I’ve mentioned Itemized Deductions as an alternative to the Standard Deduction, but they are proposing major changes to these as well. There are many itemized deductions, including everything from out of pocket medical expenses, personal Real Estate Taxes, mortgage interest, and charitable donations to lesser ones such as investment expenses, unreimbursed employee expenses, tax preparation fees, etc. The proposal eliminates most of these deductions. The ones expected to remain are home mortgage interest and charitable donations; however, with a higher standard deduction, fewer people will be able to itemize. According to USA today, only 30% of Americans itemized under the current law, and they expect the higher standard deduction to significantly reduce that percentage. Remember, farmers can donate grain to charities, so that may be a great practice to get back into as it will reduce farm income and you won’t need to itemize to get the benefit.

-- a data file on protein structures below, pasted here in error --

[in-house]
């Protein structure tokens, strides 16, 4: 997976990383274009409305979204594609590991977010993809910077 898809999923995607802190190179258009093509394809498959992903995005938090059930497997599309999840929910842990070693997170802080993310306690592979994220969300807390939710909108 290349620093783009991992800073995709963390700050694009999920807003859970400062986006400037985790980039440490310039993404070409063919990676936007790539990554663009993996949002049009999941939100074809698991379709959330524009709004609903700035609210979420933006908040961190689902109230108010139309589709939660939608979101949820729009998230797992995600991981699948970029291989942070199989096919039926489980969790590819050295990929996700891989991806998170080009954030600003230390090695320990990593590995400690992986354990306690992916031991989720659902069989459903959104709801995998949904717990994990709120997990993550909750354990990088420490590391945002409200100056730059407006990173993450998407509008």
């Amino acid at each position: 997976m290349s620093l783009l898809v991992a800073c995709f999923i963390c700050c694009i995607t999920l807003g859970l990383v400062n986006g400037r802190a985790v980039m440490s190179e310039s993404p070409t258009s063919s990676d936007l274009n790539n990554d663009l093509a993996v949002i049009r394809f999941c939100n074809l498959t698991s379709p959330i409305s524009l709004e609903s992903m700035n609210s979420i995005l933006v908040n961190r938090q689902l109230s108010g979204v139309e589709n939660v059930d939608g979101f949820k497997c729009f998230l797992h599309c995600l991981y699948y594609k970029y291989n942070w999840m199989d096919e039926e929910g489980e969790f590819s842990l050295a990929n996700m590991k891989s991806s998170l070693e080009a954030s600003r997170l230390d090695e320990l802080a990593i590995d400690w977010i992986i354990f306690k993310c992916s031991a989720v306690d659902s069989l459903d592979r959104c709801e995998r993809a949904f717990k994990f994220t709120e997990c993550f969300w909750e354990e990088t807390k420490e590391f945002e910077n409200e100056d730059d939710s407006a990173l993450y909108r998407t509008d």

Eliminating the Alternative Minimum Tax (AMT)
The AMT tax was imposed many years ago with the idea that it kept high-income taxpayers from taking advantage of too many tax benefits; however, the limits were not indexed for inflation, so the levels where the AMT tax would kick in started to affect many taxpayers. The limit has been raised over the past few years, but eliminating this tax would greatly simplify the farm returns we prepare. It would allow for some flexibility in tax strategies, such as doubling up itemized deductions, which we have essentially quit doing due to the impacts of AMT.
Estate and Generation-Skipping Taxes